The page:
Reports: Plane carrying 104 passengers crashes after takeoff from airport in Cuba
Cubana officials and firefighters respond to the scene of a plane crash near Havana on Friday. (Yamil Lage/AFP/Getty Images) May 18 at 2:53 PM Email the author
A passenger jet with more than 100 people on board crashed shortly after takeoff from Havanaâs international airport Friday, according to Cuban media and witnesses.
The Cuban state-run newspaper Granma reported that the plane, a Boeing 737-200 leased by the national airline, Cubana de Aviacion, was carrying 104 passengers and a foreign crew.
Granma reported that three people survived the crash, which it said occurred at 12:08 p.m. Eastern time.
Images posted on social media purported to show the crash site m inutes after the plane went down, with gray smoke visible in the distance from inside the terminal of Jose MartÃ International Airport.
A schedule showed that the plane was designated as Flight 972, bound for Holguin in the eastern part of Cuba.
Cuban television reported that ambulances and firefighters were responding to the crash scene about 12 miles south of Havana near the village of Santiago de las Vegas. The village is a few miles southeast of the airport.
The plane came down in a farm field and appeared heavily damaged and burned, the Associated Press reported. Firefighters sprayed water on its smoldering remains.
President Miguel Diaz-Canel and other government officials rushed to the site, along with a large number of emergency medical workers and ambulances, AP said. It said residents of the rural area reported seeing some survivors being taken away in ambulances.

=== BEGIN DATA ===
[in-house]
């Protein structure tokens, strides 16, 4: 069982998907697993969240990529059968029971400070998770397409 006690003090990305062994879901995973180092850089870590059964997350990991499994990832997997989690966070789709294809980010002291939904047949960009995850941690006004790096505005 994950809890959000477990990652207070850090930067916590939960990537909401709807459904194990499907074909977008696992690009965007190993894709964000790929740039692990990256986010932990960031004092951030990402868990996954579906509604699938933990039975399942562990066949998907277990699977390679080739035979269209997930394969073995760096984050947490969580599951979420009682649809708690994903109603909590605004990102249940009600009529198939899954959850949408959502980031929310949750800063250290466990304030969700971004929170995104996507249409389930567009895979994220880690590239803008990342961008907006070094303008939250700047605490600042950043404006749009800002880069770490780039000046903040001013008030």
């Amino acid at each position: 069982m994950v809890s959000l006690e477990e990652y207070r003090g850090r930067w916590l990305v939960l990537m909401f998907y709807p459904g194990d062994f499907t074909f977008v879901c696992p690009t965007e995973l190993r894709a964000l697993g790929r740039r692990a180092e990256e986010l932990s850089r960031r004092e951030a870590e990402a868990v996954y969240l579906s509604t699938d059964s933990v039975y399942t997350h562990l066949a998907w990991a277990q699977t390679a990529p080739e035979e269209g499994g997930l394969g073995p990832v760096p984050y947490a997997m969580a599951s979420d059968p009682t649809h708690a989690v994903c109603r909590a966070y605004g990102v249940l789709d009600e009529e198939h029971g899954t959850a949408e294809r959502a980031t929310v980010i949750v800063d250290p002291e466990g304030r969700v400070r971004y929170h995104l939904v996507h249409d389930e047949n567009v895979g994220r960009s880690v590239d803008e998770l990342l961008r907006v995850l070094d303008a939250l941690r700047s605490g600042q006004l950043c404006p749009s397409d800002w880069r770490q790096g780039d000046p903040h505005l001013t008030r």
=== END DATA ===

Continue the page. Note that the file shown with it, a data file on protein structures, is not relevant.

Cubana de Aviacion has taken many of its aging planes out of service in re cent months because of mechanical problems.
There were conflicting reports on who owned and operated the plane.
Mercedes Vazquez, Cubaâs director of air transportation, told Cubadebate, a state-run news outlet, that the flight was operated by a Mexican company called Global Air. Cuban television initially reported that the aircraft belonged to Blue Panorama Airlines. Blue Panorama, an Italian airline, later issued a statement saying it was not involved.
Cubana has been relying heavily on aircraft rented from other companies since a number of its Russian-made planes were grounded for lack of spare parts.
The spare-parts issue has grounded most of Cubanaâs Antonov 148 aircraft, which account for six of the companyâs 14 airplanes.
Two U.S. government â" the Federal Aviation Administration and the National Transportation Safety Board â" and investigators from Boeing could assist in the investigation if invited by Cuban authorities. It is routi ne for U.S. investigators and the airplane manufacturer to help with investigations anywhere in the world when a U.S.-made plane crashes.
Boeing said in a statement Friday, âWe are aware of news reports out of Cuba and are closely monitoring the situation.â
Ashley Halsey III, Nick Miroff, Anthony Faiola and Brian Murphy contributed to this report.
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